Overcoming the odds to become a Specialist

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12 Nov 2021 | PEOPLE

Overcoming the odds to become a Specialist

// Story by Thrina Tham

// Photos by Lionel Lee & Courtesy of 3SG Koh

English 华文

Being diagnosed with possible muscle dystrophy did not stop this newly-minted specialist from pursuing his passion to becoming a combat-fit soldier.

Newly-minted specialist 3SG Koh graduated from the 49th Specialist Cadet Graduation Parade on 12 Nov.

He had always been a sporty guy, and even helped clinch the National Taekwondo School Games Championship (B Div Boys Kyorugi category) for his school, NUS High School of Mathematics and Science, in 2018.

So it came as quite a blow for 3rd Sergeant (3SG) Zachary Koh during enlistment, when he was assigned Physical Employment Standards (PES) E due to suspected muscle dystrophy.

"Initially I was quite disheartened… My dad and uncles all shared stories about their time in NS (National Service), so I always wanted to get that (combat) experience."

Despite his disappointment, 3SG Koh was determined to do his best. He served as a Security Trooper for nine months and eventually managed to upgrade his PES status.

On 12 Nov – 16 months after enlisting – the 20-year-old graduated as an Infantry Specialist in a small-scale parade held at Pasir Laba Camp. He was also awarded with the coveted Golden Bayonet.

A total of 903 cadets graduated as Specialists and Military Experts across decentralised parades held at Pasir Laba Camp and various Training Institutes from 12 to 18 Nov.

3SG Koh's parents affixing his chevrons on him in a symbolic graduation photo taken from their home.

Never too late to try

The appointment has been a long time coming for the 3SG Koh.

While in Secondary Three – after taking part in Taekwondo competitions as well as various camps and training – 3SG Koh suffered from severe body cramps and had to be taken to the hospital. There, his condition was diagnosed as possible muscle dystrophy (progressive weakening and wasting of muscles).

He first enlisted at Basic Military Training (BMT) Centre School V in May 2020, while waiting to have his PES status reviewed.

After completing his first BMT last June, he then served as a Security Trooper (Service) at Sembawang Air Base, where he mostly worked in the pass office or behind a desk.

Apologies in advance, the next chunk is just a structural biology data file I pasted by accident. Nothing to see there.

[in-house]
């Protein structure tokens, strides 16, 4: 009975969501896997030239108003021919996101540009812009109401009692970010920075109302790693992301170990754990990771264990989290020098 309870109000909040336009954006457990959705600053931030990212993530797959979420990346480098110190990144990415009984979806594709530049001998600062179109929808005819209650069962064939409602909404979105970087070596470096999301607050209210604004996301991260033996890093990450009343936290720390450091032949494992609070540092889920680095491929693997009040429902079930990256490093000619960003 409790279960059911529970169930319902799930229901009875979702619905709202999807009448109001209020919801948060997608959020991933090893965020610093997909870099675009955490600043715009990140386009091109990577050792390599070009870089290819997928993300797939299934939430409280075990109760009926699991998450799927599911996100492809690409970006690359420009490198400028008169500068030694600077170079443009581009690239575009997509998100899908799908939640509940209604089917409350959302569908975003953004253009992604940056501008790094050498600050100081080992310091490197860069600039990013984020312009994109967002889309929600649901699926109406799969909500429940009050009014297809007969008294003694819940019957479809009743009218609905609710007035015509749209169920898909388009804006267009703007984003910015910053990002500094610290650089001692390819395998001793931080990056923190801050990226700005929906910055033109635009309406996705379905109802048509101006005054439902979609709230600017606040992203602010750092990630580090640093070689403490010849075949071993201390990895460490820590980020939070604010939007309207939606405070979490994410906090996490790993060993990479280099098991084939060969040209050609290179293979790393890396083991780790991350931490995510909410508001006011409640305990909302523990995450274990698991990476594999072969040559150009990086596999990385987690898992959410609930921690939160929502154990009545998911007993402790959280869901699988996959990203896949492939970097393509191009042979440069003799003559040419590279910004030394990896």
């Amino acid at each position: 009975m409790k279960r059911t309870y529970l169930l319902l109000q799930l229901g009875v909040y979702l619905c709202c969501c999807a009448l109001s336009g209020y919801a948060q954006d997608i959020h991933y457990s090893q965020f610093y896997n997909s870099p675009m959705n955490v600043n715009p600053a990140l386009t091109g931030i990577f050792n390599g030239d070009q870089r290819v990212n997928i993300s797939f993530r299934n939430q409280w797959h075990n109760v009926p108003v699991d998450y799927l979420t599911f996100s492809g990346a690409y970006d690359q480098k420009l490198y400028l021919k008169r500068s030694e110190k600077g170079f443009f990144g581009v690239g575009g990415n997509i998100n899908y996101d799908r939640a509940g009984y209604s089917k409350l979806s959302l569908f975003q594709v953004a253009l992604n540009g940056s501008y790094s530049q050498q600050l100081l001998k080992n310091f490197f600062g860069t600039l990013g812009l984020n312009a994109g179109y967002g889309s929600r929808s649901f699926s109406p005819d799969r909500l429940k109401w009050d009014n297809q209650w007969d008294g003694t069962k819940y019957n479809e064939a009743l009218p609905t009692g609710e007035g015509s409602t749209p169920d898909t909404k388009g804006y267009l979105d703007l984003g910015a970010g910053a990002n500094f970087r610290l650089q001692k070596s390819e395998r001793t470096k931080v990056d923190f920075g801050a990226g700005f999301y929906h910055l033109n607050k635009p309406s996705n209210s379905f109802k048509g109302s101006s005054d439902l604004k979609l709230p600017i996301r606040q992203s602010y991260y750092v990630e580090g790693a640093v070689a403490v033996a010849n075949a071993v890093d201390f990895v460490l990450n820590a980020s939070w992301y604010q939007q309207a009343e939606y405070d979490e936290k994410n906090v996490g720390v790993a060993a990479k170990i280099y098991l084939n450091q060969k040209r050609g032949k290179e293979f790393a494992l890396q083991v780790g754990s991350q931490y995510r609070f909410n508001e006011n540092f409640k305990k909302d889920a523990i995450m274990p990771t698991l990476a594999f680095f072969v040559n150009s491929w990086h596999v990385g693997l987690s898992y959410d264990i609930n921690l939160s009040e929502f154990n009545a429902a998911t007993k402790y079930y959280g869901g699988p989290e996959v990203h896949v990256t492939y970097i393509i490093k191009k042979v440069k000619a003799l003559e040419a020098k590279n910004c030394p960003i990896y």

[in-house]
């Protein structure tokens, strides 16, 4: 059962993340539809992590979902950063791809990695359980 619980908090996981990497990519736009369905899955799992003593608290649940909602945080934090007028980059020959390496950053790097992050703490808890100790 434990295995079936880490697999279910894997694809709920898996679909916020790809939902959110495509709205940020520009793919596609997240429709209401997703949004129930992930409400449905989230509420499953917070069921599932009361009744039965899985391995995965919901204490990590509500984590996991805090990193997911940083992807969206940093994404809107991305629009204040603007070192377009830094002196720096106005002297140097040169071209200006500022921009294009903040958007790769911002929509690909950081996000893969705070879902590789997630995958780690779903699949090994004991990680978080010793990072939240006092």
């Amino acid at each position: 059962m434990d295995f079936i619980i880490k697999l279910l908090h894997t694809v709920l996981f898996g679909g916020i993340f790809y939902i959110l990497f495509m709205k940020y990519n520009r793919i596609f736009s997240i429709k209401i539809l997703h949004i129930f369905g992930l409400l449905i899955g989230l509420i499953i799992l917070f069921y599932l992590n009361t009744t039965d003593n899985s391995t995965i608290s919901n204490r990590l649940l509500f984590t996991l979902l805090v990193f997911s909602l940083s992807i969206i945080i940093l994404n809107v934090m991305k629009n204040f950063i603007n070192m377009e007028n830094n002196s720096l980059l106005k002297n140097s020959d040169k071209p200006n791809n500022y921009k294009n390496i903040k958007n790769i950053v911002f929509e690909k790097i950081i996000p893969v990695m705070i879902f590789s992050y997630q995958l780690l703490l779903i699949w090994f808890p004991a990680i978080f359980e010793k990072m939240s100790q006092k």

Still, 3SG Koh understood the importance of his role. "During my first BMT, our Officer Commanding said to us ‘If not you, then who?' to let us know the importance of us serving.

"This has stuck with me even till today, that I have to give my best during these two years."

3SG Koh undergoing individual physical proficiency test (IPPT) training at Specialist Cadet School.

For his PES review, 3SG Koh went through numerous check-ups at the National Neuroscience Institute, including an electromyography test (to measure muscle response to nerve stimulation) and a biopsy procedure, as well as long consultations with SAF Medical Officers.

Six months later, he was given the green light to be upgraded to PES B.

As he had not exercised much in over a year, he started training regularly, including running along the tracks around the airbase after his shifts.

His mum was initially worried about her only child ramping up his training, but saw 3SG Koh's passion to be combat fit and gave him her support.

In April, he went to Pulau Tekong to undergo a nine-week combat-fit BMT, and then took on the 22-week Specialist Cadet Course (SCC) this June.

3SG Koh with his parents during his second BMT graduation this May.

Friendly yet firm leader

The SCC was tough, but 3SG Koh embraced his training. He recalled a five-day outfield exercise, where he was the Urban Operations Platoon Sergeant and his platoon had to complete back-to-back missions, including overnight marches and dawn attacks.

On the last night, they thought they had reached the end but were given a "Charlie Mike" (Continue Mission) instruction.

Apart from marching an additional distance, the cadets had to carry an extra load while tired and under stress.

3SG Koh said: "It's one of those things that, while doing it, you don't enjoy it and it feels terrible.

"But looking back, you realise you could do it, not because of yourself but because your platoon mates were there with you, and you managed to complete the mission together."

Chief Master Trainer, Specialist and Warrant Officer Institute, Master Warrant Officer Omar Bin Osman (right) presenting the Golden Bayonet to Specialist Cadet Koh during his specialist cadet graduation ceremony on 12 Nov.

The exercise also helped 3SG Koh learn more about his leadership style.

"As a commander, I sometimes need to make the tough decisions; but I can't just neglect people's feelings and be firm.

"I feel like I need to find the right balance – to be firm but also approachable. So that's something I've been trying to work on and will continue to do so even when I go to my next unit."

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